LONDON (Reuters) - Syncona (SYNCS.L) has led a $80 million investment in Autolus, a company developing gene therapies to treat cancer, the healthcare investment group said on Tuesday.
Gene-modifying immunotherapy is a new type of cancer treatment that harnesses the body’s own immune cells to recognise and attack malignant cells.
The first drug using a new type of gene therapy, developed by Novartis AG to treat leukaemia, was approved in the United States in August.
Autolus is focusing on the same CAR-T cell mechanism, and is aiming to treat acute leukaemia and eventually solid tumours.
“This successful investment round will enable us to evaluate our clinical programs in blood cancers with the goal to establish clinical proof of concept and get our first programs for the treatment of solid tumours to clinical stage using our advanced cell programming technology,” said Christian Itin, chief executive and chairman of Autolus.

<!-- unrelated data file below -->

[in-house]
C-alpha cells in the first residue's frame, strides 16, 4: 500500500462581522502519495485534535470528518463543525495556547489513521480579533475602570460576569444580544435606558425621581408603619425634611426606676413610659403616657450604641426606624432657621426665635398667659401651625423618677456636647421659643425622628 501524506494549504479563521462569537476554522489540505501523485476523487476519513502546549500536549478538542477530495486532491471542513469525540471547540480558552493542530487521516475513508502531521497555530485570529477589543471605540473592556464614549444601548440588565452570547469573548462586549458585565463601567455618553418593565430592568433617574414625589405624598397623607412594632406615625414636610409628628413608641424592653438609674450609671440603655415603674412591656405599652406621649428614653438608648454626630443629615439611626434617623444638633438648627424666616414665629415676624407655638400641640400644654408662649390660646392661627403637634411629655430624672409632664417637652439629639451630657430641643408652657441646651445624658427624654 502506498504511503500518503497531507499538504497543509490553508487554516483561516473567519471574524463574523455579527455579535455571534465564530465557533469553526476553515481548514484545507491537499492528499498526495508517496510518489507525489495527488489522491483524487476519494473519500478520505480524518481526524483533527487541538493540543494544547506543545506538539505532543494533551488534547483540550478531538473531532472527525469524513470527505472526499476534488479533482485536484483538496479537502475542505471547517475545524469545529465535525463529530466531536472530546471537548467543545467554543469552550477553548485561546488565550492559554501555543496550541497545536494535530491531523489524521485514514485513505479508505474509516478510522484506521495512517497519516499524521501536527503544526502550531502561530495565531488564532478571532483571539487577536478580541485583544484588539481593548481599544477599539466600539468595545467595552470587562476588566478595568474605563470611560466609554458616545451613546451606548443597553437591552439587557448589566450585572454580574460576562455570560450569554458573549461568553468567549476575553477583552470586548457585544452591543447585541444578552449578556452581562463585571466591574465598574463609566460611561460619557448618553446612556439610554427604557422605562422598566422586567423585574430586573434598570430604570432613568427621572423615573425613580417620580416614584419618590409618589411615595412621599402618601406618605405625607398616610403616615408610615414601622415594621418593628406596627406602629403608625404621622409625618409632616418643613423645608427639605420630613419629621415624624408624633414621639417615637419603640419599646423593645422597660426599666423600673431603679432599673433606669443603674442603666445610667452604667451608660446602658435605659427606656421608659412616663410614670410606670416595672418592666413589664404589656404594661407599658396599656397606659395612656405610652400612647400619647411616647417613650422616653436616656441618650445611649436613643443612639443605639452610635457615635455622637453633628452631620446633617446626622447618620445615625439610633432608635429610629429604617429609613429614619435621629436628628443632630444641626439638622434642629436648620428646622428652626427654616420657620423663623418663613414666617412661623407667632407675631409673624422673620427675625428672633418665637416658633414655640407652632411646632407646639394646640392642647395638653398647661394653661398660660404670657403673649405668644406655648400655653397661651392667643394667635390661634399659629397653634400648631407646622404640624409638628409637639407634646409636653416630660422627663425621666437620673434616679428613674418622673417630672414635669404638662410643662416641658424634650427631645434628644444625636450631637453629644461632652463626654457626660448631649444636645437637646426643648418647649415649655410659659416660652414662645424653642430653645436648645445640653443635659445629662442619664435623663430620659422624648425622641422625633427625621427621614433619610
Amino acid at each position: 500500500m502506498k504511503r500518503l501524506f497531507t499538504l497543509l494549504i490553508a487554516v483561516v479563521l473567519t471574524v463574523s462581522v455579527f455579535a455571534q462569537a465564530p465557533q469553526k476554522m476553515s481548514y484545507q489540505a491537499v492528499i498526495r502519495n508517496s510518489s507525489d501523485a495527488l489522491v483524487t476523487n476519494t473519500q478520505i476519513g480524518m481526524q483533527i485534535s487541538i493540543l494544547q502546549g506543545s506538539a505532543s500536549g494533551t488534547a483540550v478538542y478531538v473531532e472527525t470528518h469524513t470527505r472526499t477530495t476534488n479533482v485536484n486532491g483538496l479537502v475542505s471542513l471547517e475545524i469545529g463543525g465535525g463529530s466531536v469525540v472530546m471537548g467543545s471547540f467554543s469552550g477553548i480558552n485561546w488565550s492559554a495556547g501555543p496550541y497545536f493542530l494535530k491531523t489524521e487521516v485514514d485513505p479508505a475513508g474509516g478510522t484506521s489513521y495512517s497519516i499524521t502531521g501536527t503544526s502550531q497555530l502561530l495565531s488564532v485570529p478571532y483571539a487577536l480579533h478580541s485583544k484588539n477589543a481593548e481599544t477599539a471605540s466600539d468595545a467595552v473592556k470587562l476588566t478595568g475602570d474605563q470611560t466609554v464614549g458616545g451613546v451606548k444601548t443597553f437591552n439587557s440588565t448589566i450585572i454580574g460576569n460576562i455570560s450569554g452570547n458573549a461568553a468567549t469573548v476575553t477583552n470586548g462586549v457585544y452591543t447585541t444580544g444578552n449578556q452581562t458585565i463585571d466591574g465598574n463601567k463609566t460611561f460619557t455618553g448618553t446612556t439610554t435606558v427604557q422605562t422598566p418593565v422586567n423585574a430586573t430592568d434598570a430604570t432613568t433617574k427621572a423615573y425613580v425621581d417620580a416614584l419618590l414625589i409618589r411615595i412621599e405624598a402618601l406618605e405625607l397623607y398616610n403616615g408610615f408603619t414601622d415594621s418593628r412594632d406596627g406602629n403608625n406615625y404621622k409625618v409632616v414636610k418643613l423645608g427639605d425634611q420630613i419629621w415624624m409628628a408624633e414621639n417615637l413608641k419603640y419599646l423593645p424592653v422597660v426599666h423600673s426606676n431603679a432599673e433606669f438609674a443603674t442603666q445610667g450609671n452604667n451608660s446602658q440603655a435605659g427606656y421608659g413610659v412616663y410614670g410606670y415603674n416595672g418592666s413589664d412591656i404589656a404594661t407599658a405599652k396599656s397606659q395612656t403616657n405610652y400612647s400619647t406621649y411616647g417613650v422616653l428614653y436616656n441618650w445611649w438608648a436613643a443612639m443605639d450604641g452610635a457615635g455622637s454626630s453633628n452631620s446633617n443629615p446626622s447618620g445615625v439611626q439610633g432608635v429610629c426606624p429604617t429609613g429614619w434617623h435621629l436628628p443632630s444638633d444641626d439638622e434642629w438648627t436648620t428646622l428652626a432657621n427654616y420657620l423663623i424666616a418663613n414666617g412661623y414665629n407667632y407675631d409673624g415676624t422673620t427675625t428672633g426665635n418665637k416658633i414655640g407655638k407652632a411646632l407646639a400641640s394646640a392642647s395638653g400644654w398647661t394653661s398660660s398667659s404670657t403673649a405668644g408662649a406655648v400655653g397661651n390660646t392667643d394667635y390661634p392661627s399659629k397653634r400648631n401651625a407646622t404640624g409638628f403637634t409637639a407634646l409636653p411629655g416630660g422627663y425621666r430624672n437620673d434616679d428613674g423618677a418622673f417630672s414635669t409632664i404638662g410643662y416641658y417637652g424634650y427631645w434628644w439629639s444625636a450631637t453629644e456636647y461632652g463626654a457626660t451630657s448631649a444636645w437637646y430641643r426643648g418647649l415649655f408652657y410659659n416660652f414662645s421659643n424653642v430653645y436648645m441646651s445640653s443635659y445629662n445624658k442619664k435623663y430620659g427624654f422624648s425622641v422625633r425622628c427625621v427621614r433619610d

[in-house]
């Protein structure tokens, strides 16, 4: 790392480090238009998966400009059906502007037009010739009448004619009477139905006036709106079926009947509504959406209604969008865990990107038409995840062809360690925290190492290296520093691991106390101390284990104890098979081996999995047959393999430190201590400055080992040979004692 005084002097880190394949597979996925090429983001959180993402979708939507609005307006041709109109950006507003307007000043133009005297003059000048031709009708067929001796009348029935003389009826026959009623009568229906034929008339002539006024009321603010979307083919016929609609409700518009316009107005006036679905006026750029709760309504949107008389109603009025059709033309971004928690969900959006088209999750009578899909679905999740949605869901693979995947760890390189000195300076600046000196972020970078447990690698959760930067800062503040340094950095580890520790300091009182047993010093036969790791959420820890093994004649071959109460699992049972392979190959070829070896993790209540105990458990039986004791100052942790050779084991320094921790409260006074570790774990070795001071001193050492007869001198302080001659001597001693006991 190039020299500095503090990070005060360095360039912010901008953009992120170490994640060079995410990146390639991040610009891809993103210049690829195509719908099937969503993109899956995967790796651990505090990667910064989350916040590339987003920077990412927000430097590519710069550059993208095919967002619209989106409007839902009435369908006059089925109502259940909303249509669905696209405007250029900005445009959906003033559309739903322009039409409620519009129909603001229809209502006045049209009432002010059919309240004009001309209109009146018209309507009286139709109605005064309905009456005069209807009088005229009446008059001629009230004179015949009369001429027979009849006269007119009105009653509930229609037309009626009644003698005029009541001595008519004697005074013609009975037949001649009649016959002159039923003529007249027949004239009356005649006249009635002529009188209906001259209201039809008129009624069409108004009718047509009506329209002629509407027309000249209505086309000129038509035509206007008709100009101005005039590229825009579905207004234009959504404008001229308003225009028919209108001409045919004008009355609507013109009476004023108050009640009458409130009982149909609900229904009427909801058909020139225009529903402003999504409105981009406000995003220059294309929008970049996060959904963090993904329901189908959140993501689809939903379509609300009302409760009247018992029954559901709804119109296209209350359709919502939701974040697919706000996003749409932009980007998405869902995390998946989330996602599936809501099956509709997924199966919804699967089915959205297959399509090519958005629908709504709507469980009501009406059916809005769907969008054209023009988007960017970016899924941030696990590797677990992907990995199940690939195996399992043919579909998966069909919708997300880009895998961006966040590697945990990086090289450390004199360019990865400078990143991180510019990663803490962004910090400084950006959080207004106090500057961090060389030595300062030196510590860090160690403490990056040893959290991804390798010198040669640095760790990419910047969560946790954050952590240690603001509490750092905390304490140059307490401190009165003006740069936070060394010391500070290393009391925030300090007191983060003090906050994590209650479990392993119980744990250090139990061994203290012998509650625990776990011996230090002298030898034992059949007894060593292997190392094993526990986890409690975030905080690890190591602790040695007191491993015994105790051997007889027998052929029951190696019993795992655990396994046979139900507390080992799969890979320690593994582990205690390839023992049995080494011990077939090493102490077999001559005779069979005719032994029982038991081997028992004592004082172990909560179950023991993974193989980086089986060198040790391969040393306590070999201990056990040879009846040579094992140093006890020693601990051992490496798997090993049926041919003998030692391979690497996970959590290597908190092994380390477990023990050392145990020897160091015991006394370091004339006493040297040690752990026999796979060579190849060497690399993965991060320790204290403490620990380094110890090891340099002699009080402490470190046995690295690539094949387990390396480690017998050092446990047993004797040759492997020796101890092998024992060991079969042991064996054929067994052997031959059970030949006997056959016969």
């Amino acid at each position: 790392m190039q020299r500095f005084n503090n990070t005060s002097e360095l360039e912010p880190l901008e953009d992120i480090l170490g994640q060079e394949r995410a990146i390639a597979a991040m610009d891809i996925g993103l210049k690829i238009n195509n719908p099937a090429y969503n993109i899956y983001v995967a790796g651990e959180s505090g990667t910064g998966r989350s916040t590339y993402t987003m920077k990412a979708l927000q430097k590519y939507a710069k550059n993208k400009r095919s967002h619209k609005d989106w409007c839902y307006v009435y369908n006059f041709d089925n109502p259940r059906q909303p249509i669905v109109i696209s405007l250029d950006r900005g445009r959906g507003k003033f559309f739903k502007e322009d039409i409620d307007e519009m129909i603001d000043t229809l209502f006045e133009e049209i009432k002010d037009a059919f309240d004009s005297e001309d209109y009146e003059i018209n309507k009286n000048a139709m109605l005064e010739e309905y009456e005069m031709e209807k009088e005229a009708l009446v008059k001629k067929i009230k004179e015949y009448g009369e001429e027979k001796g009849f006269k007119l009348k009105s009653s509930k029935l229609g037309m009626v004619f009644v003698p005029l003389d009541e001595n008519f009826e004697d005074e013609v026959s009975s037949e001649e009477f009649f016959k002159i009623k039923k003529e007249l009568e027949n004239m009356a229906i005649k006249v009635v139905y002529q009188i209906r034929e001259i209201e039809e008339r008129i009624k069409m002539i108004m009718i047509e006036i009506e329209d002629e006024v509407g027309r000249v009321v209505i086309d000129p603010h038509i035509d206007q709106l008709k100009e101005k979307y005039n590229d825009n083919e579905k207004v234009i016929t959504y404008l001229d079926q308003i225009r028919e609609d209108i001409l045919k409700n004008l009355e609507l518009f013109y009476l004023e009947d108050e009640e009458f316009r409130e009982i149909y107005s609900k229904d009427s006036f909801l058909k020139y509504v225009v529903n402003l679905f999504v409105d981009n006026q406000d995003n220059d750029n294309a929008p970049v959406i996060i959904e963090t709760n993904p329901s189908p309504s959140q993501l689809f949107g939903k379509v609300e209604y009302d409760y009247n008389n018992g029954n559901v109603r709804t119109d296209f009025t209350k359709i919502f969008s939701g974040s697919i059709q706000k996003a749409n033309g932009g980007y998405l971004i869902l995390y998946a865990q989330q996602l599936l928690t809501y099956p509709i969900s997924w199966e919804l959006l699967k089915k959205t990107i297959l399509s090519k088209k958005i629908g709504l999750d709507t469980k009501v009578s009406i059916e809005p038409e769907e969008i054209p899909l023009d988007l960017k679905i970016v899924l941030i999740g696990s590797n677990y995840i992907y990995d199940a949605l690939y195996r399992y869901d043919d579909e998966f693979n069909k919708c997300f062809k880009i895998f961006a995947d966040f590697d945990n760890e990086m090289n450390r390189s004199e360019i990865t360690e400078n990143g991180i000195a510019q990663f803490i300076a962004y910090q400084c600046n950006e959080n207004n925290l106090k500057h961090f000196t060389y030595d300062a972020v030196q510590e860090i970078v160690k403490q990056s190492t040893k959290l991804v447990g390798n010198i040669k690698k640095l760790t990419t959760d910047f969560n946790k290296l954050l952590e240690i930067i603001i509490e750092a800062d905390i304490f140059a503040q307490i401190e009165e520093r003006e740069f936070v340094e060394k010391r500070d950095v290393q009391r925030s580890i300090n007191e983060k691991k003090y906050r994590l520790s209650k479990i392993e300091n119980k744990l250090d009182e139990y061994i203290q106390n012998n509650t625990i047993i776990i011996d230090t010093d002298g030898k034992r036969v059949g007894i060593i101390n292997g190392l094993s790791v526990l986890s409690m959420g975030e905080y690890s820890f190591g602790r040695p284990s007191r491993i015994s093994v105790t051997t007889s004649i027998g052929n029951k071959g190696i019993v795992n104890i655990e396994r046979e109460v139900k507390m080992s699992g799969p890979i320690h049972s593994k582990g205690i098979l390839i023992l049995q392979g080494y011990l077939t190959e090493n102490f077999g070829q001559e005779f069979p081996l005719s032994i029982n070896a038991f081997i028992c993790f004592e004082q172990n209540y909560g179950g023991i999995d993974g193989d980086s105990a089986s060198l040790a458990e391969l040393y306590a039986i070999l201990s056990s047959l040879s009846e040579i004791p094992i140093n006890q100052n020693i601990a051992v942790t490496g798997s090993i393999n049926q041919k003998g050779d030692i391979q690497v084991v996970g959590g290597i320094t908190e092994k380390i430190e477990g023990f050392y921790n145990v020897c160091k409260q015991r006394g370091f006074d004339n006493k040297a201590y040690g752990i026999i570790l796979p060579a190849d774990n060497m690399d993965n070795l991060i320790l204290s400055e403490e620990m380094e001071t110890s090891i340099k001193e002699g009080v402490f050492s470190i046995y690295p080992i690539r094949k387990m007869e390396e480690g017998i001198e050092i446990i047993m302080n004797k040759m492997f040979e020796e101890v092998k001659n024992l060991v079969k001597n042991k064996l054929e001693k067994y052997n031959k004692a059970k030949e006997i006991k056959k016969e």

As well as Syncona, which invested a fresh $29.2 million, existing investors Arix Bioscience (ARIX.L) and Woodford Investment Management also participated.
Cormorant Asset Management, Nextech Invest and others contributed $25 million, Syncona said.
Analyst at Jefferies said the new funds would enable Autolus to establish clinical proof of concept for three novel haematological cancer programmes.
“The validation of the progress Autolus has made, with three candidates moving into the clinic, is marked, and conservatively benchmarking against CAR-T peers, could imply a $300 million value for Autolus,” they said.
Reporting by Paul Sandle; editing by Jason Neely